Peter Steinbrueck is done playing Hamlet. This morning, at a packed coffee house in Maple Leaf, he exclaimed, “Today, I will wear Ed Murray’s pin for mayor.”
Since finishing third in the August primary, Steinbrueck said he’s spent a good deal of time reflecting on what to do next, ruminating on whether to remain on the sidelines, a neutral observer, content to return to his job as an urban strategy consultant, or take a active role in determining who will be the city’s next mayor.
The former Seattle councilman said he’s been doing his due diligence over the past two months, attending campaign forums and debates, studying policy positions of his former rivals, and meeting with each of them at various coffee shops around town. Mayor Mike McGinn and Murray both worked hard to get Steinbrueck in their corner.
In the end, Steinbrueck said, it was a conversation he had last week with his 82-year-old mom that put him over the top. “And I asked her, ‘What do I do know now?’ And she said,” Steinbrueck recounted, displaying his best old-mom dialect, ‘That’s easy, support Ed! What are you waiting for!’”
Cheers rose from the crowd of Murray supporters gathered at Cloud Coffee, the place, Steinbrueck noted, that he’s been going to regularly since it more than a decade ago.
Standing beside the beaming state senator, who has now completed the trinity of corraling endorsements of his three most formidable challengers, which include Tim Burgess and Bruce Harrell, Steinbrueck said it was Murray’s position on several cardinal issues that persuaded him to lend him his support.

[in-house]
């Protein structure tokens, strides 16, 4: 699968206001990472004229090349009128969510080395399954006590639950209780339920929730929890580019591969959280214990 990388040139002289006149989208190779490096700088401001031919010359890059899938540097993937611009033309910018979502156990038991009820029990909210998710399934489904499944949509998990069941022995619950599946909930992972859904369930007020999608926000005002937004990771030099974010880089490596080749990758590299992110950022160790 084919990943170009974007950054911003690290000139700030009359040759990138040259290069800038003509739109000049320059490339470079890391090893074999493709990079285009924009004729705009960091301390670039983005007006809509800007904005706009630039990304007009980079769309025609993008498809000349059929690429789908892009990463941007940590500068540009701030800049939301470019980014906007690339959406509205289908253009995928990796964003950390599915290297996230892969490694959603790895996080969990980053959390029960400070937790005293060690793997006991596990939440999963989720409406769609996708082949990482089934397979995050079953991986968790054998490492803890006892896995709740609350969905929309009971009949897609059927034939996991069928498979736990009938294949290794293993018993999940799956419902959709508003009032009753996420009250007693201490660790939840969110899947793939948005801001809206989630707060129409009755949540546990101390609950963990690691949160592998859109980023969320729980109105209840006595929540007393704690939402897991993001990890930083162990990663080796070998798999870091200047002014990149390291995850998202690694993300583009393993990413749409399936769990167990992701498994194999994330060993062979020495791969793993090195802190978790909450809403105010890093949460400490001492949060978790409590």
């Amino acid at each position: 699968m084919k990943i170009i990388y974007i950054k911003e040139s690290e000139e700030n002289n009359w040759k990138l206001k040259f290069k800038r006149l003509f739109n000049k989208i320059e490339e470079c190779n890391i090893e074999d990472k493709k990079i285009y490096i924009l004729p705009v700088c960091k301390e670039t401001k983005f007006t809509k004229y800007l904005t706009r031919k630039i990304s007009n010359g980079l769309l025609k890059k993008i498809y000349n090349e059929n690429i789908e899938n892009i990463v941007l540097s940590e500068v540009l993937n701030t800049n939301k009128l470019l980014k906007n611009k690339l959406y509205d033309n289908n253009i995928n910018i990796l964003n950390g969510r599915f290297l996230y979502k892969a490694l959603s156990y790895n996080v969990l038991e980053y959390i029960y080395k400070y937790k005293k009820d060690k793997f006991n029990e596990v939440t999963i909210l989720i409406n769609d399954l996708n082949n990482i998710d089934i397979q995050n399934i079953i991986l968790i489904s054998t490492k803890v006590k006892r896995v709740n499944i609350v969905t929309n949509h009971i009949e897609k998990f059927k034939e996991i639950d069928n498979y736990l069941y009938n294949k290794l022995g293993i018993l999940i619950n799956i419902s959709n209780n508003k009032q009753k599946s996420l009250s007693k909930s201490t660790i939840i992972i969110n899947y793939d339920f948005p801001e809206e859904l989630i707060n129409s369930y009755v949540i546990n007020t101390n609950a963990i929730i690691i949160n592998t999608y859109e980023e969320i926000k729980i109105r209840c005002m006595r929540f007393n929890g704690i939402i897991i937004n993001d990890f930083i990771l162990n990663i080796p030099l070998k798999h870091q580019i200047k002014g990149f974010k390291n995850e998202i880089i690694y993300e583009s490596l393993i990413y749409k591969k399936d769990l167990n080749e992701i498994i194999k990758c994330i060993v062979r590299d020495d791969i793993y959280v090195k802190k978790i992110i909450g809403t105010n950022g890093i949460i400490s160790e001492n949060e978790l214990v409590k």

Murray’s commitment to gender equality, working toward revitalizing the city’s maritime industry, and his deep understanding of Seattle’s 38 neighborhoods and the importance of fully implementing the city’s comprehensive plan – which, of course, was Steinbrueck’s calling card – were all key factors in making his decisio to endorse the 18-year state lawmaker.
“I know the Seattle Process is a challenge, but lack of process is even more challenging,” Steinbrueck said, a direct jab at McGinn, as he believes the mayor has allowed the neighborhoods to “atrophy.”
Murray was profuse in thanking Steinbrueck for his help going forward in the campaign, now in its final 19 days. “It is great to have Peter as part of my team,” he said.
In a brief interview with Seattle Weekly, Murray said he has had no discussions with Steinbrueck about a possible post in his administration, if he wins on Nov. 5.
“We have spent the last two months going over policy positions,” Murray said. “He’s been a big help to me, especially on zoning issues. I hope he will be an adviser, and I will asked him to part of the transition team.”